“How could you do that?”
Sometimes, people do some pretty strange things in Second Life, things that make other people wonder, “Am I missing something? Is there something fundamental going on this world that somehow eludes me?” Like a foreign custom or an alien tribal rite, it’s easy to feel like you’re a stranger in a strange land.
I could attempt to answer these questions from my own perspective. I could agree or disagree with how you see things. I think, however, that these questions relates to a much bigger question don’t they? This is a question only you can answer:
“Should I do things in SL that I can’t or won’t do in real life, just because I can?”
Can a married woman stay loyal to her RL relationship while she cavorts with an endless parade of partners in SL? Can a man cheat on his wife with someone only in SL, just because he can? Can a woman be in two meaningful and loving relationships at the same time, with or without the other party’s knowledge or consent?
Of course they can. But, should they?
Could the reason for these questions be that you might be wondering if the principles, values or natural laws at work in this relatively new world might be different than what they might be back here on earth?
We can do so many things in Second Life that seem to defy natural physical laws: Like gods, we can fly. We can teleport. We can change outfits in an instant. We can change our shapes and skins like we change our shoes. It truly is a different world, isn’t it? It is truly a new world with new rules.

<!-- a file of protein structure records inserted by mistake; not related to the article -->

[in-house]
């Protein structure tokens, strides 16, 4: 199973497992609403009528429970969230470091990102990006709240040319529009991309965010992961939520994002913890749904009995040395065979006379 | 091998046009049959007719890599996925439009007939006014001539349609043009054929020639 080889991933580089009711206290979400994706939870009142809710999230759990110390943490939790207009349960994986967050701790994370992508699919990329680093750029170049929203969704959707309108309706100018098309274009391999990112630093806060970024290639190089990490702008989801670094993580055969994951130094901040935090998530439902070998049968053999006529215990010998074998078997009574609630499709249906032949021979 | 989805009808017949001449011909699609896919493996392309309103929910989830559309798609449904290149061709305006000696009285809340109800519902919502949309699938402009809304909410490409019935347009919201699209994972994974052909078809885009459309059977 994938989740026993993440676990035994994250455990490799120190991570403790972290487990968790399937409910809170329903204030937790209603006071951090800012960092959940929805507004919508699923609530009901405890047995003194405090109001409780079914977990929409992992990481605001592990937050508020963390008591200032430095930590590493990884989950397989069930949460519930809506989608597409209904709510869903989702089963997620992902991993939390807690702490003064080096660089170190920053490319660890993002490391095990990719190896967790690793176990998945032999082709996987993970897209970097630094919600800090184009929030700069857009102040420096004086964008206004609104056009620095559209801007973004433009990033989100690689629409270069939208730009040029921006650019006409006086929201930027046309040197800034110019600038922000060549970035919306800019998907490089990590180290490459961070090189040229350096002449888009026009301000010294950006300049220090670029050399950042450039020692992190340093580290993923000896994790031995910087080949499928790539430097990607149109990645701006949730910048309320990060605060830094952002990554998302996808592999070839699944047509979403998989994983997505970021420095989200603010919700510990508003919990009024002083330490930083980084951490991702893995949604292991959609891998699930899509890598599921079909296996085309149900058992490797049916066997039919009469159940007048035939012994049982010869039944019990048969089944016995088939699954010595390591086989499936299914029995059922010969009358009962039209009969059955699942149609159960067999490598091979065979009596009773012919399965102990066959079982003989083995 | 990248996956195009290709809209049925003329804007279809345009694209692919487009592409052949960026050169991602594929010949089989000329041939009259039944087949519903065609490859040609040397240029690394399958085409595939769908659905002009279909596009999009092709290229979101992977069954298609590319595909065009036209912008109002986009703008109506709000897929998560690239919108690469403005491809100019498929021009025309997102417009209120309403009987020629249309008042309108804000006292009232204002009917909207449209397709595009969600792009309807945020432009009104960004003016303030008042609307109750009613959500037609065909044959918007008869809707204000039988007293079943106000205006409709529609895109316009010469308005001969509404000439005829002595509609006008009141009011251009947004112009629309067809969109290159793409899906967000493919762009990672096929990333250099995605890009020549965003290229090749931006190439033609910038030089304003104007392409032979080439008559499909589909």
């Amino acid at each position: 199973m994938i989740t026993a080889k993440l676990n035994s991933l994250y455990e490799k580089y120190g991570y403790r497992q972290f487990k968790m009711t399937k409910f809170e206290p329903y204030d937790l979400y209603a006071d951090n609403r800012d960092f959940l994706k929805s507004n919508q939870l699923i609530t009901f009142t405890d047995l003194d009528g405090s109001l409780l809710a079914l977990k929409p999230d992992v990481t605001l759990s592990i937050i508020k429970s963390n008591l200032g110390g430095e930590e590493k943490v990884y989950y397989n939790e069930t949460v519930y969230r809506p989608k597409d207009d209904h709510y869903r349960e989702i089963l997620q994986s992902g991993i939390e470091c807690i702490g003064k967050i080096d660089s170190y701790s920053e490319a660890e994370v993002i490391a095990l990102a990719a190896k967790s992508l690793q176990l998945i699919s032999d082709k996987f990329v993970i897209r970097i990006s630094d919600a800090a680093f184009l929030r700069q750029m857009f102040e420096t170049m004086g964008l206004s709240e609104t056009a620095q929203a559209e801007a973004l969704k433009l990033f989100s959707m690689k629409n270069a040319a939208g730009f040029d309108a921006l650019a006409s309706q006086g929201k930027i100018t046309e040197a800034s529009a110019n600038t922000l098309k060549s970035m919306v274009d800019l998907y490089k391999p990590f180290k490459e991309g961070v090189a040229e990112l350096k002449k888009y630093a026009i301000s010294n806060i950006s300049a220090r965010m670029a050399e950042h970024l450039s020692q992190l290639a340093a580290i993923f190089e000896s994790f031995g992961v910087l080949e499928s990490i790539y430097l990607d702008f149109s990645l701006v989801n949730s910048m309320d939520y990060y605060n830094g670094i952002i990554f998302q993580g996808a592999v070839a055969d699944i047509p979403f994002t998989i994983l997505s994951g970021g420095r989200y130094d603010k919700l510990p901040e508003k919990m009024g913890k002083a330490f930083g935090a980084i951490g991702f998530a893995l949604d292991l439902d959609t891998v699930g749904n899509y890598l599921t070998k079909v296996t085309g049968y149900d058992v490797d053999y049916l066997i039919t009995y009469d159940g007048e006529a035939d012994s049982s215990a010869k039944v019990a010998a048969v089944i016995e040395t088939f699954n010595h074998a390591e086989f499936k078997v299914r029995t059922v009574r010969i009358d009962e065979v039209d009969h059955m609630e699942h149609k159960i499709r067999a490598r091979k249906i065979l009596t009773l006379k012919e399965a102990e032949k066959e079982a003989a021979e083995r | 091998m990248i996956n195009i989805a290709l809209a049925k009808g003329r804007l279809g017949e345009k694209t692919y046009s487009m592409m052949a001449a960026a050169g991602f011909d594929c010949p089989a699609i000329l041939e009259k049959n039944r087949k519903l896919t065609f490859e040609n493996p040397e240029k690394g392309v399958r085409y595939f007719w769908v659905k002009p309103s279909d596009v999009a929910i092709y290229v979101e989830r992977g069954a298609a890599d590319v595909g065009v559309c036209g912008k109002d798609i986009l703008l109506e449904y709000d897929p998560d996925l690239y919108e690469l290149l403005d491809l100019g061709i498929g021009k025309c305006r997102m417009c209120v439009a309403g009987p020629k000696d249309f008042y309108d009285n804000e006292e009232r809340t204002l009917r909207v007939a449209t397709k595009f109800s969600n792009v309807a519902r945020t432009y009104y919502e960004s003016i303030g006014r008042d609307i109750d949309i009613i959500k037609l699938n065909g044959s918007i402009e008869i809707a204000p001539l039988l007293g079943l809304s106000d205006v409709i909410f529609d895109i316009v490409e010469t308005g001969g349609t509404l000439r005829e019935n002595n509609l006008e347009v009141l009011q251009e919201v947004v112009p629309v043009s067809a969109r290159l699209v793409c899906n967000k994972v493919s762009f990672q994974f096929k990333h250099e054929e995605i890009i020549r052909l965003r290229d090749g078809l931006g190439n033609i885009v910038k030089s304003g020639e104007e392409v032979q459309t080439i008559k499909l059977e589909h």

Might there an alternate definition of honesty in Second Life? What about fidelity? What about the golden rule?
To me, there is not. There is only one set of principles for life, and they are one and the same in both real and second life. They are the same as they might be if you and I were living with each other in the same house, chatting with each other over Skype, talking on the phone, or interacting with each other on Second Life. Why? Because SL is not as much as a second life as the name suggests, rather it’s as my friend Harvey once offered, a second body.
The technology that acts as the conduit for our relationships in Second Life is purely incidental. The challenge here emerges when the technology we are using is so immersive, yet so foreign, that it seems like a different world.
To me, Second Life is merely an augmentation – a prosthesis – a tool that opens a door to think, be and do things differently as I might in real life. Like driving a car might act as a prosthesis of my foot, it doesn’t change what is right and what is wrong in the world, despite how powerful or invincible I may imagine myself to be in my glass and metal bubble.
It’s still me that has to wake up with myself the morning after. It’s still me that has to live with whatever I do here. To deny that, is to truly live in a world of your own.